Every so often we dip our toes into a series called Danny Recommends:, posts that tip you off to the stuff that I…you know. The recommendations might be products for use in your ministry, resources that will help you develop leaders around you, or just fun stuff that you need. Want. Whatever. Check books and such over at the Reading List, but these posts will go into further detail. For other posts in the series, check out the link at the bottom.
If you’re anything like me, you are a slave to your inbox. You’re not proud of that fact. I’m certainly not. But the serotonin or dopamine or whatever feel-good trigger in our brains craves that satisfying little ding / badge / whatever that lets you know that somebody, somewhere wants to talk to you, or a Nigerian prince wants to share his fortune, or that Krispy Kreme has another “buy a dozen, get one free” special going on.
Mmmm. Krispy Kreme.
But I digress. The best defense is a good offense, and I’ve found one in BatchedInbox.com. BatchedInbox is a Gmail add-on that allows you to decide when your email is delivered. You can select up to three times a day or every hour on the hour, guaranteeing that you stay more productive and less prone to dream about Hot Donuts Now.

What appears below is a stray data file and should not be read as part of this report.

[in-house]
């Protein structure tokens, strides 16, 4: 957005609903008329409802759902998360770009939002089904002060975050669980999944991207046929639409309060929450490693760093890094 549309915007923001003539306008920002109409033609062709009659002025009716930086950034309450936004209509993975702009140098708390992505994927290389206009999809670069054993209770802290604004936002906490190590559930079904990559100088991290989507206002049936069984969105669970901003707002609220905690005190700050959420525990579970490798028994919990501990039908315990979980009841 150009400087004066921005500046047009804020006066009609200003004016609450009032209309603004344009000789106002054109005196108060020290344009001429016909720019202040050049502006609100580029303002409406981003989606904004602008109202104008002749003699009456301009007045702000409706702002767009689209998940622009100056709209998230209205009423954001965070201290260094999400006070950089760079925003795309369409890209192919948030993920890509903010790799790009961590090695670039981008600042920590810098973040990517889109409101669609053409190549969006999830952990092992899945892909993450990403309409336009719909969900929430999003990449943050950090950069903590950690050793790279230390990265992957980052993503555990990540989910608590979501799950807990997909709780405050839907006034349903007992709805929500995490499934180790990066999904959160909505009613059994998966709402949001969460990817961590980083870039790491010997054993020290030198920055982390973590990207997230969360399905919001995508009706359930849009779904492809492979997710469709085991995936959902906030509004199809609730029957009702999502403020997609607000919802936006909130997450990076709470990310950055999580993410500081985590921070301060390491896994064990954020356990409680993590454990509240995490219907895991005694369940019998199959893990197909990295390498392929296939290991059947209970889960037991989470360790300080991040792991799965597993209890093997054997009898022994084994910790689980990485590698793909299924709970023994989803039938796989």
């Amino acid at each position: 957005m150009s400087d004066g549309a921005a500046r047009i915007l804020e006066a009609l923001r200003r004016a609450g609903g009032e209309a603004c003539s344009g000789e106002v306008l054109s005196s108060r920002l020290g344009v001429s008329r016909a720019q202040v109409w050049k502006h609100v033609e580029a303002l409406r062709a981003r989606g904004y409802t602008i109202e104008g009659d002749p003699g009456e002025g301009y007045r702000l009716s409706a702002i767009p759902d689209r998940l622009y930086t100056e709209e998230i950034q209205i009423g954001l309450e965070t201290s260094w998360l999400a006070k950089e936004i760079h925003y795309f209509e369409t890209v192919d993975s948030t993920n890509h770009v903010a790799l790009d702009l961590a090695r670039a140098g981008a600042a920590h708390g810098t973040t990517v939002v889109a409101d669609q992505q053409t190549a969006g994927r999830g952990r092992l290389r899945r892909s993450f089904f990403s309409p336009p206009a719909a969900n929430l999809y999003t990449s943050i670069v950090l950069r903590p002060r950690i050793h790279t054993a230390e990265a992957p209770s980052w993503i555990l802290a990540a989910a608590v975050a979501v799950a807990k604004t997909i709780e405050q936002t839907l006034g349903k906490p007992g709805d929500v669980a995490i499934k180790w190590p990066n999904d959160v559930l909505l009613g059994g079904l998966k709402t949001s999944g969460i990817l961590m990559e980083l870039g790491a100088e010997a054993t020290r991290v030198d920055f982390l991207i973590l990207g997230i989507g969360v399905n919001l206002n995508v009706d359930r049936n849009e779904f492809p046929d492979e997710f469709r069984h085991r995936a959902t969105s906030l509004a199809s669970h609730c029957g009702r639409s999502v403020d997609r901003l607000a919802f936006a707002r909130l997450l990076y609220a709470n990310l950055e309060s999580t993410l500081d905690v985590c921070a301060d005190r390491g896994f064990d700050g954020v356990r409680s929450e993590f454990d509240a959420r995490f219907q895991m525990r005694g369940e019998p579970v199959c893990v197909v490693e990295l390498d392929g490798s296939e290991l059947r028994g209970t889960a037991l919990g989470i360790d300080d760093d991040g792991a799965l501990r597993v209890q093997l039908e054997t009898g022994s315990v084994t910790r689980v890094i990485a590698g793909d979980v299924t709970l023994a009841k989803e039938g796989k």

- It’s super-simple. If you use Gmail, BatchedInbox walks you through the setup.
- It’s easy to customize. If you decide you don’t like your schedule, change it. Simple as that.
- It’s (somewhat) easy to override. Just go to the site, hit “Deliver emails now,” and you’re well on your way to inbox bliss. (It just makes you stop and think about what a tech addict you are, so there’s that.)
- It almost guarantees Inbox Zero. I don’t know why this phenomenon is true, though I’ve written about it before. If I spend less time in email at specific times during the day, I always leave the office with “no new messages” flashing proudly on my screen.
- It lets you get other junk done. ‘Nuff said.
- You can only opt for on-the-hour batch delivery. As a weirdo who has a specific schedule I try to hit, I’d love some half hour options.
- It’s (somewhat) easy to override. Yep. That was in the “good” category as well. But you can understand why it’s a bad thing.
- Time-sensitive emails are tricky. Let’s say you’re in a meeting and a co-worker wants to share a doc with you. You have to do a Gmail search or hit “Deliver emails now.” Either way, you get weird stares until your co-workers understand what a productivity ninja you’re becoming.
Wanna try BatchedInbox? You can. Get started here for free, and then email me to let me know what you think. I’ll answer you at one of three times later today.
Disclaimer: FTC watchdogs will probably want to know that the companies listed / linked above did not ask for this endorsement, nor did they provide me with free swag in order to do so. I’m just a really satisfied customer who wants to let you know where you can get some great products. So there.